It’s recommended that when a landlord puts a property up for rent that they request a deposit. This helps protect against financial losses should the property be damaged throughout the tenancy and can also be a great way to encourage tenants to treat the home well as they will want to guarantee the return of the deposit when they move out.
But how much should a landlord ask for? Is there a set amount or a law which defines how much a landlord has to charge? And where does the landlord need to store the deposit?
Firstly, a landlord can charge as little or as much as they like. The limit is on how much a tenant is willing to pay though there does tend the be accepted minima which can differ depending on which area of the country the property is rented in.
So just how much should landlords be asking for? Below are the standard deposit options available:
1 Month’s rent
The most common by far is for landlords to ask for a deposit amounting to 1 month’s rent. For example if you charge £750 per month in rent then you would ask for £750 as a deposit.
6 Week’s rent
Asking for 6 weeks rent as a deposit is fast gaining popularity with private landlords. This is a result of record high arrears after years of low wages, pay cuts and job losses taking their toll on tenants. It’s seen that asking for 6 week’s rent offers better protection for the landlord in the event of damage caused to the property and failure to pay rent in full.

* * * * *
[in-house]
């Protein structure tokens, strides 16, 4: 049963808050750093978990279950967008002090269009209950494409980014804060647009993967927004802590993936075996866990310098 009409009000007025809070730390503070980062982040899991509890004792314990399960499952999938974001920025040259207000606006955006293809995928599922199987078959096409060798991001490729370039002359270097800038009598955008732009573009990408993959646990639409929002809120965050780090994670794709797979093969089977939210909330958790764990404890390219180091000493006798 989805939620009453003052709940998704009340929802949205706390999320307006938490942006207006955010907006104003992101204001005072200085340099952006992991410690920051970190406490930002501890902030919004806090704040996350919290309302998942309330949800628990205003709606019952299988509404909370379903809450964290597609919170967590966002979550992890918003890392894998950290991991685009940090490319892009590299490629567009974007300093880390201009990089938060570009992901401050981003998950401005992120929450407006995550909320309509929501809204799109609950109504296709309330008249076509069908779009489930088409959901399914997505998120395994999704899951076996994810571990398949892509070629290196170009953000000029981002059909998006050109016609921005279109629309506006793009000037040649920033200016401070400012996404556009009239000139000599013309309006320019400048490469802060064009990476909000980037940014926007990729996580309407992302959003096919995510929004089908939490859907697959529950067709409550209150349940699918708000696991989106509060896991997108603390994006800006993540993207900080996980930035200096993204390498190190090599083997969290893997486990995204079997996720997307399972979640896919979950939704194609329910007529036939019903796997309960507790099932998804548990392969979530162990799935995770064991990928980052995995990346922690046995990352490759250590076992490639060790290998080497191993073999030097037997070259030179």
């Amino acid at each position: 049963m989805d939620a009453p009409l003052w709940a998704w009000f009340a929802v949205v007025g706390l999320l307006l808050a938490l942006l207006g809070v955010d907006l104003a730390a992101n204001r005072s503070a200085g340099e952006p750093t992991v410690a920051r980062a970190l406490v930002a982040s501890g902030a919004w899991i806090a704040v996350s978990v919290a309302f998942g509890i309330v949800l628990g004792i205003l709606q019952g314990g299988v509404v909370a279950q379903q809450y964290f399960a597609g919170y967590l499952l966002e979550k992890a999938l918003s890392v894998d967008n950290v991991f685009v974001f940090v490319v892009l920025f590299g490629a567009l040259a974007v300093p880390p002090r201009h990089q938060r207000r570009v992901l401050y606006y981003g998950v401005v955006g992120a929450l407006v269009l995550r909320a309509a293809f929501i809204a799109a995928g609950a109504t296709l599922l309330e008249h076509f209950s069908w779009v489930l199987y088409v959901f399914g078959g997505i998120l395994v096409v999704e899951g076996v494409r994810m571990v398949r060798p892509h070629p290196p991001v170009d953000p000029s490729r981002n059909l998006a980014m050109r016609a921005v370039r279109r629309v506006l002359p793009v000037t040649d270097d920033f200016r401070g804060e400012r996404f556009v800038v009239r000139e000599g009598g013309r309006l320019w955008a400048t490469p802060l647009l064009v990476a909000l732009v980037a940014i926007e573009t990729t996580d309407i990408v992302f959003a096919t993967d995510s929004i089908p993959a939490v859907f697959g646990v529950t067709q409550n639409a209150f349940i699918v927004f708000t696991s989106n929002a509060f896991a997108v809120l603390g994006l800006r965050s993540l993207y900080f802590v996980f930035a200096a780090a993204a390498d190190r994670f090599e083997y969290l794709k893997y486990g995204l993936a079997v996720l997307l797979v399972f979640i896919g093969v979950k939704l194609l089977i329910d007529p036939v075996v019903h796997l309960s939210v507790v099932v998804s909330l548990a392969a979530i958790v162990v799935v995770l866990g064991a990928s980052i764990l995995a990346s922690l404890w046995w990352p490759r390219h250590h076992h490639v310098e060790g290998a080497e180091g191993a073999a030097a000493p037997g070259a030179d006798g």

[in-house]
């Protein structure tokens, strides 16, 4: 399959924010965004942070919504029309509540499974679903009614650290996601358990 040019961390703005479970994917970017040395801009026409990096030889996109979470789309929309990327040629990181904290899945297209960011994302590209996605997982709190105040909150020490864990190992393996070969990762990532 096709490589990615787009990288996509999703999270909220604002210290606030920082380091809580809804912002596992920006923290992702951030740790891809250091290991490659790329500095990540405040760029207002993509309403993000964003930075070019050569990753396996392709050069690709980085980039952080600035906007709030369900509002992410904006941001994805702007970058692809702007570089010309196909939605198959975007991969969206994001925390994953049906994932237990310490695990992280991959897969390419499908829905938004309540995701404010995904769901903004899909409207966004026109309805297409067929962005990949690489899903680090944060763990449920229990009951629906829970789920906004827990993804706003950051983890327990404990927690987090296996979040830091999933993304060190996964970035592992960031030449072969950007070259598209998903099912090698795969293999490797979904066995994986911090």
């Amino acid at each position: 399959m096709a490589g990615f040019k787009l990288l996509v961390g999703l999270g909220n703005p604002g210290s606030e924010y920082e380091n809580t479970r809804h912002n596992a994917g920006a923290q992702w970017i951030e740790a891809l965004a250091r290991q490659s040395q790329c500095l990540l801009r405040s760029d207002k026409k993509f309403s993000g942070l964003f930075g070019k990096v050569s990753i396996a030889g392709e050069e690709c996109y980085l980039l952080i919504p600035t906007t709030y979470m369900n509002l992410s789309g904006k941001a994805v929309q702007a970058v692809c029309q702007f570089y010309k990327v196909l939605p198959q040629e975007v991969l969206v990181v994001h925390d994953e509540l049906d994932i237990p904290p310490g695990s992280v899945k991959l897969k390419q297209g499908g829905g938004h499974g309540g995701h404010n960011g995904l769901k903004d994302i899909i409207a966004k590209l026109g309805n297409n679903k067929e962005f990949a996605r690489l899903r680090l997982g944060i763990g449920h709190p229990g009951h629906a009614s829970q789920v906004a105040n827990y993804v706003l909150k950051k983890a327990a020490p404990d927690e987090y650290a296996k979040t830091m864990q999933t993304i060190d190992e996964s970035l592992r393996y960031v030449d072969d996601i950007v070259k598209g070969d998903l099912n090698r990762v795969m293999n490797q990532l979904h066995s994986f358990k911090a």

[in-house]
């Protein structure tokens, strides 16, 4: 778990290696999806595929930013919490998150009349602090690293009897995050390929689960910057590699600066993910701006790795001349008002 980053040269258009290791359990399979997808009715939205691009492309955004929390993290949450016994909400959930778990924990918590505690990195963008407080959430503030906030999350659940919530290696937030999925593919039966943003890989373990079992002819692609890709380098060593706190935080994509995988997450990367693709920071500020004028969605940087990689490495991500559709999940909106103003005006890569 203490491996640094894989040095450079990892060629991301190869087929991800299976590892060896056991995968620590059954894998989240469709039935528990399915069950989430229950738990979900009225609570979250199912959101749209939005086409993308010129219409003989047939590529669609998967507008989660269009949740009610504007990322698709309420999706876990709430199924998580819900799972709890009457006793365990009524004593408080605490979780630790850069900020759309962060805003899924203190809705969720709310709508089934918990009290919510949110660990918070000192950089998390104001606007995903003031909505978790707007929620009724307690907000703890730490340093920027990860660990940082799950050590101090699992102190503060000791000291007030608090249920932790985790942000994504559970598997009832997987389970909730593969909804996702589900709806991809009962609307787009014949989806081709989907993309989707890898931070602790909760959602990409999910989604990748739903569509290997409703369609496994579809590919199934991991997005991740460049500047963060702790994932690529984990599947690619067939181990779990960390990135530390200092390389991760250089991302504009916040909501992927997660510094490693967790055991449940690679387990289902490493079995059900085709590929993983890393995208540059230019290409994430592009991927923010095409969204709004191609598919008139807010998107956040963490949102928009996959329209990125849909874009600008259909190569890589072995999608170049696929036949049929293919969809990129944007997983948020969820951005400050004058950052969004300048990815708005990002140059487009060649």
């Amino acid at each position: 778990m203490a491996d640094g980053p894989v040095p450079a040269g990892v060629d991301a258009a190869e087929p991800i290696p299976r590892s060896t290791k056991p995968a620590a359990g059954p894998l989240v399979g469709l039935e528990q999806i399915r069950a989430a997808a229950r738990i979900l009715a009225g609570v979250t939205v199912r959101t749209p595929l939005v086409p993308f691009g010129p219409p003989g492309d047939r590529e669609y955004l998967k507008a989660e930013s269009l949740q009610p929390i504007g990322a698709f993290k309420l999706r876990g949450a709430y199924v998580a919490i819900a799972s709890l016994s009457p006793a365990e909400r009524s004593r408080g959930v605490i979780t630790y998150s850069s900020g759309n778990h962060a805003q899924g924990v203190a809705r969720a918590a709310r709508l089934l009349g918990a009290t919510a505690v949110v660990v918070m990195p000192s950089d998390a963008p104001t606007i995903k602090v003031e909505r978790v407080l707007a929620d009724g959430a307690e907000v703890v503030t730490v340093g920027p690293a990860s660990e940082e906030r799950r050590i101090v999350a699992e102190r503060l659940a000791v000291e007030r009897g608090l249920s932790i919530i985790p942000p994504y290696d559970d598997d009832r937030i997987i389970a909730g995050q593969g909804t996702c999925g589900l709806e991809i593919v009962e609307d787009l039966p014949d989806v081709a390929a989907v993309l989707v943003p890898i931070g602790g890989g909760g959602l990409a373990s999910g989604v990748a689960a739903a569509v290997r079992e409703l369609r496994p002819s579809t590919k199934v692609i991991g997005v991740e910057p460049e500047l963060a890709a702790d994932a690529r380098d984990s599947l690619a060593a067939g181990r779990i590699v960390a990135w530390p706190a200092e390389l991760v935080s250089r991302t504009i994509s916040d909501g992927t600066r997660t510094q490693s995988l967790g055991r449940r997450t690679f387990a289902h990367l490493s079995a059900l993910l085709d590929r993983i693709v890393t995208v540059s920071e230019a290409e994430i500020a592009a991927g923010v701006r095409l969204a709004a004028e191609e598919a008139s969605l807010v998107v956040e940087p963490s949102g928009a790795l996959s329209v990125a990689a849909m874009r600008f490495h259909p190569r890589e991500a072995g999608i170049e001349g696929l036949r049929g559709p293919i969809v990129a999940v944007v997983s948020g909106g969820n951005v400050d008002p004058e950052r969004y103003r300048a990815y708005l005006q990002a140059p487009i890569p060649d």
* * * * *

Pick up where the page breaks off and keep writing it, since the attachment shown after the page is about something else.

Some tenants may see this as a tax by greedy landlords who will try to sting them for as much money as possible when the tenancy comes to an end.
Either way, it’s another option to consider. If you charge £750 per month in rent then you would ask for about £1,125.
No deposit required
Landlords asking for no deposit at all is a tactic which is turning heads all over the industry. Surely this is madness! Or is it?
On one hand, asking for no deposit is putting the landlord at risk of having to foot a large bill if there are damages or unpaid rent at the end of a tenancy and the tenant is refusing to pay. On the other hand, a rental property with no deposit is very attractive to tenants therefore helping the landlord to seal the deal much quicker, reducing void periods in the property.
As always when requesting a deposit, make sure it’s protected in a deposit scheme such as The Deposit Protection Service. Landlords have a duty to ensure that any collected deposit is protected within 30 days of receipt and you can find more about your obligations from Gov.UK.
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Landlords, how much deposit do you request? Tenants, do you think asking for a deposit is fair? Let us know in the comments!
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